6. A shampoo composition for textile fabrics which is an aqueous dispersion comprising, based on the weight of the dispersion. 0.1 to 8 weight percent of finely divided particulate smectite group clay selected from montmorillonite, beidelite, nontronite, hectorite, saponite and mixtures thereof; 0.02 to 19 weight percent of essentially water soluble polymer substantially free f chromophores, that dries to a tack-free residue, characterized by anionic properties or the capacity to form association complexes for the purpose of carrying an electrolytic charge in the composition, said essentially water soluble polymer being selected from the group consisting of acrylic acid and methacrylic acid polymers and copolymers; alginic acid and its potassium, sodium, ammonium and propylene glycol salts; carboxylated cellulose derivatives and salts thereof; poly (vinyl sulfonic acid); poly (styrene sulfonic acid); sulfuric acid ester salts of polyglycol ether compounds; gum karaya; poly(alkylene oxide); polyvinyl pyrrolidone; guar gum; poly(vinyl alcohol); polymeric maleic acid and maleic anhydride derivatives; gum arabic; gum ghatti; locust bean gum; pectin; carboxyl methyl starch and poly(glutamic acid); 0.1 to 19 weight percent of a disperse polymer, dispersible in water, with a Tg of at least C. that is non-filmforming at ambient temperatures, said disperse polymer being selected from the group consisting of homopolymers and copolymers of lower alkyl methacrylate, lower alkyl acrylates, phenylethylene and chloroethylene and copolymers of polyvinyl chloride and acrylate derivatives; and 0.1 to 15 weight percent of at least one synthetic detergent selected from the group consisting of (a) fatty acid amides of alkylol amines of the general formula RC O) NHCH CH NHCH CH OH wherein R is alkyl of 5 to 21 carbon atoms;

(b) inner salts of substituted aminoacetic acid of the general formula wherein R is selected from the group consisting of alkyl and alkylene radicals of 1 to 22 carbon atoms and acyl derivatives containing up to 22 carbon atoms and R is selected from the group consisting of hydrogen and alkyl radicals containing up to 22 carbon atoms;

(0) tertiary amine oxides of the general formula wherein R is alkyl with a chain length of 6 to 22 carbon atoms, and R and R are selected from the group consisting of lower alkyl and lower hydroxyalkyl radicals;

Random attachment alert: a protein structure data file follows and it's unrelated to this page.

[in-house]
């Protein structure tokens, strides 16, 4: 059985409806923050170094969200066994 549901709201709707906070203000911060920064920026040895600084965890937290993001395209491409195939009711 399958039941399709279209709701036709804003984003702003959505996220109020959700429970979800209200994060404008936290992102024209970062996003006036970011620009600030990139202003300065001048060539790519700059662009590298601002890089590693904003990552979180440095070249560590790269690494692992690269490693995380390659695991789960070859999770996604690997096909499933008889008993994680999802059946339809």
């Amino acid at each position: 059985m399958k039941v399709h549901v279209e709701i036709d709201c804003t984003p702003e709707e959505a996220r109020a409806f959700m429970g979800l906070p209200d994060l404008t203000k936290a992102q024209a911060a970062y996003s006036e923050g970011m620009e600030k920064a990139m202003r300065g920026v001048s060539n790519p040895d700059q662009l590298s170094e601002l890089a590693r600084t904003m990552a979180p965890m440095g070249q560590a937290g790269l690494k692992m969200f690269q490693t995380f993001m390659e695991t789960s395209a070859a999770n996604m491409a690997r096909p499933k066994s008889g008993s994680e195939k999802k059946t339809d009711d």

(d) alkali metal salts of hydroxyalkyl sulfates wherein the alkyl group contains 10 to 20 carbon atoms;

(e) N-acylated sarcosinates wherein the acyl group contains 10 to 20 carbon atoms; and

(f) alkali metal salts of the formula wherein R contains 5 to 21 carbon atoms and is an alkyl, cycloalkyl or alkenyl group, R" is alkyl of 6 to 22 carbon atoms and A is an ion derived from an alkali metal.

7. A process for inhibiting the soil pickup of textile fabrics by applying to said fabrics the composition of claim 1.

8. A textile fabric possessing antisoiling properties, said fabric having been treated with the composition of claim 1 to apply on said fabric a solids add-on of said smectite group clay, said essentially water soluble polymer and said dispersed polymer, the total add-on being equal to from 0.005 to 2 ounces of solids per square yard of textile fabric.

References Cited UNITED STATES PATENTS 2,976,112 3/1961 Yonkers 8-157 X 3,206,408 9/1965 Vitalis et a1. 252-163 X 3,433,666 3/1969 Moyse et al. 117139.5 F

MAYER WEINBLATT, Primary Examiner US. Cl. X.R.

7 UNITED STATES PATENT OFFICE CE'I-EFICATE OF (IORRE THON Patent No. 3,716,488 Dated February 1-3, 1973 Inventor-(s) Rodger E Kolsky and Vernon Lindsay Chase It is certified that error appears in the above-identified patent and that said Letters Patent are hereby corrected as shgwn below:

Col pmn 5, line 74, "filters" should read fillers 7' Claim 2, Column 11, line 10, R'c(=,o)NH"cH c H so A should read R'C (=O)NR" CH2CH2SO3A Signed and sealed this 3rd day of July 1973.,

(SEAL) Attest:

EDWARD M.PLETCHER,JR. Rene Tegtmeyer- Attesting Officer. Acting Commissioner of Patents-

Referenced by
Citing PatentFiling datePublication dateApplicantTitle
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Classifications
U.S. Classification442/93, 252/8.62, 510/528, 8/137, 428/340, 510/280, 510/287
International ClassificationD06M23/04, D06M23/06, D06M15/263, D06M11/79, D06M23/00, C11D3/22, C11D3/37, C11D3/12, D06M15/21, C11D3/00, D06M13/322, D21C9/10, D06M11/00, D06M13/00
Cooperative ClassificationD06M23/06, C11D3/0036, D21C9/1036, D06M15/263, D06M23/04, C11D3/0031, C11D3/225, D06M13/322, C11D3/222, C11D3/1266, D06M11/79, C11D3/37
European ClassificationC11D3/00B6, C11D3/22E6, D06M23/04, D06M11/79, D21C9/10F4, D06M13/322, C11D3/37, D06M23/06, C11D3/00B7, D06M15/263, C11D3/22E, C11D3/12G2D3